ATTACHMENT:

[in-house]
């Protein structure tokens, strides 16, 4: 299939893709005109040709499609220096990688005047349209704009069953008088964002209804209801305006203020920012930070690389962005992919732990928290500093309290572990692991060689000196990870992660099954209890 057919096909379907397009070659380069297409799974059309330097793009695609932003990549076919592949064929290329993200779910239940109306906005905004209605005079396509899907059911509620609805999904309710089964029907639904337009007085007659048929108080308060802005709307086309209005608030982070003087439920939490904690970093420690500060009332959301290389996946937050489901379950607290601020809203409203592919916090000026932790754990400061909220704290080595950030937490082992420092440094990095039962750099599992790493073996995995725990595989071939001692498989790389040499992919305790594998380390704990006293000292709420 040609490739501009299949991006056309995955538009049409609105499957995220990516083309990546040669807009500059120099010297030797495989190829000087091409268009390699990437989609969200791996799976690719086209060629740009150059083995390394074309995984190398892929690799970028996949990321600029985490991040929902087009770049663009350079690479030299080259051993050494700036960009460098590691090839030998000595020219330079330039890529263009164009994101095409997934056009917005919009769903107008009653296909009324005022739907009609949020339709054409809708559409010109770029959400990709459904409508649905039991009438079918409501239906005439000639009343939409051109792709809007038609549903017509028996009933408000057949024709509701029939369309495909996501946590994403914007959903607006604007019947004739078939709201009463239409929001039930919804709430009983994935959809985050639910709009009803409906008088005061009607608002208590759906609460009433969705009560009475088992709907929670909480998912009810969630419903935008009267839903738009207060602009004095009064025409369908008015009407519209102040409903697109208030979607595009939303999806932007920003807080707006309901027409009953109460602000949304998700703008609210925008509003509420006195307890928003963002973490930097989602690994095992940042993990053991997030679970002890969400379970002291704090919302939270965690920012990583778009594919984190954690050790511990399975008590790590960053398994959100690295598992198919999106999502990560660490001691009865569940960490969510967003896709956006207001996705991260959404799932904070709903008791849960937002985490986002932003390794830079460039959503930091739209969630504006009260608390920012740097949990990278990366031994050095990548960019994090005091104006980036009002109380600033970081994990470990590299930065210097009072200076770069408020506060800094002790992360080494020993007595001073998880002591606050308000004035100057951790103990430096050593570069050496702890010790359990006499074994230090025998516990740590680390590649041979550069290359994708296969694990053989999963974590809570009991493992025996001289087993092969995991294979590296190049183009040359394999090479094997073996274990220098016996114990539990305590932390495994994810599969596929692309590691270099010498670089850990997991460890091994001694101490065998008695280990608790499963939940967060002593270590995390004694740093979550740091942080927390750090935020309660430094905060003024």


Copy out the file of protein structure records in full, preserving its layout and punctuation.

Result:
[in-house]
């Protein structure tokens, strides 16, 4: 299939893709005109040709499609220096990688005047349209704009069953008088964002209804209801305006203020920012930070690389962005992919732990928290500093309290572990692991060689000196990870992660099954209890 057919096909379907397009070659380069297409799974059309330097793009695609932003990549076919592949064929290329993200779910239940109306906005905004209605005079396509899907059911509620609805999904309710089964029907639904337009007085007659048929108080308060802005709307086309209005608030982070003087439920939490904690970093420690500060009332959301290389996946937050489901379950607290601020809203409203592919916090000026932790754990400061909220704290080595950030937490082992420092440094990095039962750099599992790493073996995995725990595989071939001692498989790389040499992919305790594998380390704990006293000292709420 040609490739501009299949991006056309995955538009049409609105499957995220990516083309990546040669807009500059120099010297030797495989190829000087091409268009390699990437989609969200791996799976690719086209060629740009150059083995390394074309995984190398892929690799970028996949990321600029985490991040929902087009770049663009350079690479030299080259051993050494700036960009460098590691090839030998000595020219330079330039890529263009164009994101095409997934056009917005919009769903107008009653296909009324005022739907009609949020339709054409809708559409010109770029959400990709459904409508649905039991009438079918409501239906005439000639009343939409051109792709809007038609549903017509028996009933408000057949024709509701029939369309495909996501946590994403914007959903607006604007019947004739078939709201009463239409929001039930919804709430009983994935959809985050639910709009009803409906008088005061009607608002208590759906609460009433969705009560009475088992709907929670909480998912009810969630419903935008009267839903738009207060602009004095009064025409369908008015009407519209102040409903697109208030979607595009939303999806932007920003807080707006309901027409009953109460602000949304998700703008609210925008509003509420006195307890928003963002973490930097989602690994095992940042993990053991997030679970002890969400379970002291704090919302939270965690920012990583778009594919984190954690050790511990399975008590790590960053398994959100690295598992198919999106999502990560660490001691009865569940960490969510967003896709956006207001996705991260959404799932904070709903008791849960937002985490986002932003390794830079460039959503930091739209969630504006009260608390920012740097949990990278990366031994050095990548960019994090005091104006980036009002109380600033970081994990470990590299930065210097009072200076770069408020506060800094002790992360080494020993007595001073998880002591606050308000004035100057951790103990430096050593570069050496702890010790359990006499074994230090025998516990740590680390590649041979550069290359994708296969694990053989999963974590809570009991493992025996001289087993092969995991294979590296190049183009040359394999090479094997073996274990220098016996114990539990305590932390495994994810599969596929692309590691270099010498670089850990997991460890091994001694101490065998008695280990608790499963939940967060002593270590995390004694740093979550740091942080927390750090935020309660430094905060003024």